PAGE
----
• Merchandising
  • Inventory
  • Buying and Pricing
  • Training Staff

Interested? Contact Leslie Katz at [email protected] or 248-592-5062 to get started
Shirley Benyas, 94, resides at JSL Meer Apartments, and is one of our very special Eight Over Eighty honorees. Born in Detroit, Shirley lived in the 12th Street and Pingree area. Raised near other immigrants in the city, she was very comfortable in her neighborhood. 

Shirley began taking violin lessons at the age of 8 (perhaps a portend of future honoree status?) through age 14. In the afternoons, she attended Yiddish Shul with Moisha Har and continued studying Yiddish through her first year in college. Her bachelor’s degree in education and master’s degree in music were used to teach music in the public schools for 31 years. She was also the soprano soloist at Temple Israel. Shirley performed around the country always accompanied by her loving husband, Detroit photographer, Bob Benyas z’l”.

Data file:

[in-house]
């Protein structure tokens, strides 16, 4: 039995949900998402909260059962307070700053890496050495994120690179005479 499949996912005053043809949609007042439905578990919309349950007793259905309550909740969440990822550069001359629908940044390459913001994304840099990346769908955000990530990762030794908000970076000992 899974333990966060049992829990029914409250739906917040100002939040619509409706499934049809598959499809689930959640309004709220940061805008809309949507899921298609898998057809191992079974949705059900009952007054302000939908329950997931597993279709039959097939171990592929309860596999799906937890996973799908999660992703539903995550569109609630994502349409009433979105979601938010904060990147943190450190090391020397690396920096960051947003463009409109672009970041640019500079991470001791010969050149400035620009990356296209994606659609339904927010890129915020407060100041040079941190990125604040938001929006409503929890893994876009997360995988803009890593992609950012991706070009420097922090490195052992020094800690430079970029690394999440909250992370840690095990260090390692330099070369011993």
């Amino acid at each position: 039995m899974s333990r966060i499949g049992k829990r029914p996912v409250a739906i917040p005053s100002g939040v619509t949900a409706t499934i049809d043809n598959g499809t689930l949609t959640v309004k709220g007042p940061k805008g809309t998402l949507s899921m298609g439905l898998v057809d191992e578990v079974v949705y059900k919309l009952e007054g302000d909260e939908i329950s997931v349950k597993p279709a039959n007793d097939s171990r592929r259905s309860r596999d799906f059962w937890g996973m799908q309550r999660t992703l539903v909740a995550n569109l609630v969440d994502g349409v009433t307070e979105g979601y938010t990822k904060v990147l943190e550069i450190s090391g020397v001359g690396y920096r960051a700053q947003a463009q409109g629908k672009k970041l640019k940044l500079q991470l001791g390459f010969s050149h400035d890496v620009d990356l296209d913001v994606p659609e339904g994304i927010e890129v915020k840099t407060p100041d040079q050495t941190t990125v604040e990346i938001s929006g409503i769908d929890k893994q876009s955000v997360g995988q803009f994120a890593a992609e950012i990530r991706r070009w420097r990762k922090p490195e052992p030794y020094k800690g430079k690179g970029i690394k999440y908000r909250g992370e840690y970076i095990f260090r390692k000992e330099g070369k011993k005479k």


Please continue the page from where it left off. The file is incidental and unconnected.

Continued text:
She may be most famous for the many popular films she starred in including Smooch, (Shirley’s favorite) A Very Harold and Kumar Christmas (Oy), The Funeral Guest and ZebraHead.

Shirley’s 2 sons, their wives and 4 grandchildren are her passion. We’re not going to tell you everything, but we want you to know just how much she means to us at JSL. You’ll have to stay tuned for our Annual Eight Over Eighty event on May 22 at Noon!

Your sponsorships and donations to this annual event provide important food subsidies, programs and entertainment for our residents at JSL. Thanks in advance for your support! Invitations will be sent in April.